I’m about to do something risky: take one small piece of a work that has expanded my thinking about creativity and group dynamics in significant ways, Pamela Meyer’s Workplace to Playspace: Innovating, Learning and Changing through Dynamic Engagement, for focus beyond the larger framework where it is found. But I think Pamela will forgive me, and I trust that the portion of that framework that I am spotlighting will offer something of value to our ongoing conversation about nonprofit governance.
I must admit, the notion of “play” scared me when I first saw the title of Pamela’s book. I had visions of the kinds of empty (and often personally embarrassing) icebreaker activities that I always vowed I’d never impose as a facilitator. But that’s not what I found. Instead, I encountered a framework that absolutely made sense and that offered a healthy personal stretch and a fascinating new way of thinking about the environment in which groups work – especially nonprofit boards.
I was in for the duration when Pamela described Playspace as “the space we create as we engage in the risky business of looking further than our predecessors, learn in ways that may shift their perspectives and challenge long-held beliefs, and be open to significant change, both planned and unplanned, that may be as uncomfortable as it is rich with potential.” (p. 16)
Now that’s the kind of environment destined to lead boards to their full governance potential and inspire individual members in the process.
Playspace has four dimensions, and each one contributes something critical to the environment that Pamela describes in the quote above. I may end up writing about the other three (Generative, Safe, and Timeful) down the road. But today, I want to focus one on the dimension that most stimulated me and is most likely to challenge many boards: Provocative.
I can’t do the topic justice in this brief space, but I would like to share a handful of quotes that particularly spoke to me, along with my reactions within the context of nonprofit boards as I envision them.
“In provocative space, people do not stir the pot just because they can, but because they feel passionately about their values and vision for what is possible. They care about their ideas and will heartily engage in spirited debate about them.” (p. 171)
Rocking the boat seldom wins a board member fans. Let’s face it: we tend to like consensus – so much so that we frequently surround ourselves with like-minded board recruits. But that’s not where good decisions that advance our mission are likely to emerge. High-quality discussion, even vigorous debate, that draws in a variety of perspectives and asks a lot of “what ifs” in the spirit of our organizational mission is where governance work belongs. Acknowledging, valuing and creating an environment where that is not only tolerated but expected should be every board’s goal.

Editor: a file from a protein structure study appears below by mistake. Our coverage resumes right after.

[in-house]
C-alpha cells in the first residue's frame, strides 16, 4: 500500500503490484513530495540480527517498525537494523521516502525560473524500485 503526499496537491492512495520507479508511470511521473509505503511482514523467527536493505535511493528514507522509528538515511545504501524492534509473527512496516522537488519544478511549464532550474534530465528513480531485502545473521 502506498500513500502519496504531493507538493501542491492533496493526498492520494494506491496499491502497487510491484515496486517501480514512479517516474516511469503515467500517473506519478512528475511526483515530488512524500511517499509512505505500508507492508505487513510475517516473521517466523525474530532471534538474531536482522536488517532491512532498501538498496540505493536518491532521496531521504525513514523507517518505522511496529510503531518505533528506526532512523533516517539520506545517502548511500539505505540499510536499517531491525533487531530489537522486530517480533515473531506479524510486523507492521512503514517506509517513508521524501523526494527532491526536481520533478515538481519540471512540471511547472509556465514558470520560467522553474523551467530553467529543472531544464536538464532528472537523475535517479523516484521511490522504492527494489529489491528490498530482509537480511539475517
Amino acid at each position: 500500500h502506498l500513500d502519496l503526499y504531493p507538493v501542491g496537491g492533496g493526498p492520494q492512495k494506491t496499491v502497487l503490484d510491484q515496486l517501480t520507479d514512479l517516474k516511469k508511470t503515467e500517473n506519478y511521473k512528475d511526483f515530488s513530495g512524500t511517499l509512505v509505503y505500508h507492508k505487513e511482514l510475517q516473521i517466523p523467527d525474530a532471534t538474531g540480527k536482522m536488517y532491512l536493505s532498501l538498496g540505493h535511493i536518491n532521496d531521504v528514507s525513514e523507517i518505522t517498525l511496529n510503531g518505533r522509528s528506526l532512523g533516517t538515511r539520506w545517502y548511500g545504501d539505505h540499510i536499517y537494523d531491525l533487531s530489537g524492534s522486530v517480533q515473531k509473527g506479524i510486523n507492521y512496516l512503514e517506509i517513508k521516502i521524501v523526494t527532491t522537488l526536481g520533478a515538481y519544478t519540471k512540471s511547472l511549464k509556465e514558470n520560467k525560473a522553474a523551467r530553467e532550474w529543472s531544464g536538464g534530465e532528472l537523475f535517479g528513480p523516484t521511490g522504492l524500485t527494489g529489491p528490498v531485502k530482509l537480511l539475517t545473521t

Such an environment calls for a healthy dose of imagination.
“Imagination is provocative because it provokes action.” (p. 173)
The word may summon to mind the fuzzy, fluffy stuff that so many board members claim to abhor. But note the critical distinction: it leads to action. We don’t just sit around the circle, holding hands and feeling good about ourselves. We use these creative stretches to impact lives and build our organizations’ capacity to serve.
I like that previous quote because it gets right to the point. But Pamela expands on the importance of imagination on the same page and offers more of a connection to the mission- and vision-driven purpose of governance:
“Imaging is the process of generating images of possibilities yet to be realized. Generating a shared, aspirational vision of the future, an image of unbridled success, provokes positive action in the present.” (p. 173)
You probably know where I’m headed in responding to this idea: Boards spend too little time looking toward the horizon. Obviously, governance must be grounded in the present, on what is real today. But if we look no further than funding the next payroll or paying the next electric bill, we are failing in our ultimate governance duties. Responsibility for articulating and ensuring the vision that defines a nonprofit’s reason for being lies squarely on the leadership team’s (board and executive director) shoulders. And the buck stops with the board. Yes, I know that the horizon is a moot point if we can’t open the doors tomorrow. But ensuring the future covers tomorrow – and much further down the road. That is the domain of governance. That is leadership.
If your board struggles to find the time or the mental space to engage in this work, you need a serious upheaval of your board agenda – and you may need a different kind of board recruit. The more I work with and around boards, the more convinced I am that curiosity should top the list of recruitment requirements once commitment to organizational mission and vision is affirmed. Curious boards don’t accept limits. They question, explore, and look for ways to approach issues from angles that do not automatically represent “the way it’s always been done.”
We need board members that embrace the spirit of the final quote that I’d like to share, who have a “(H)ealthy disrespect for the impossible” that leads to “possibilities that others don’t dare imagine.” (p. 187)
Whew! Imagine what could happen if we rejected the impulse to label something “impossible.” What are the “impossible” conditions that your board faces? What could happen if we didn’t accept that as an option, if we dug and stretched for the possibilities? How much courage would it take to do that? Who do you need to have in the room to summon that courage? Are they already with you?
While undoubtedly too long for a blog post, this summary barely touches the surface of what Pamela has laid out for us. I offer a few links to help provide more detail and context – and, of course, I encourage you to pick up a copy of the book.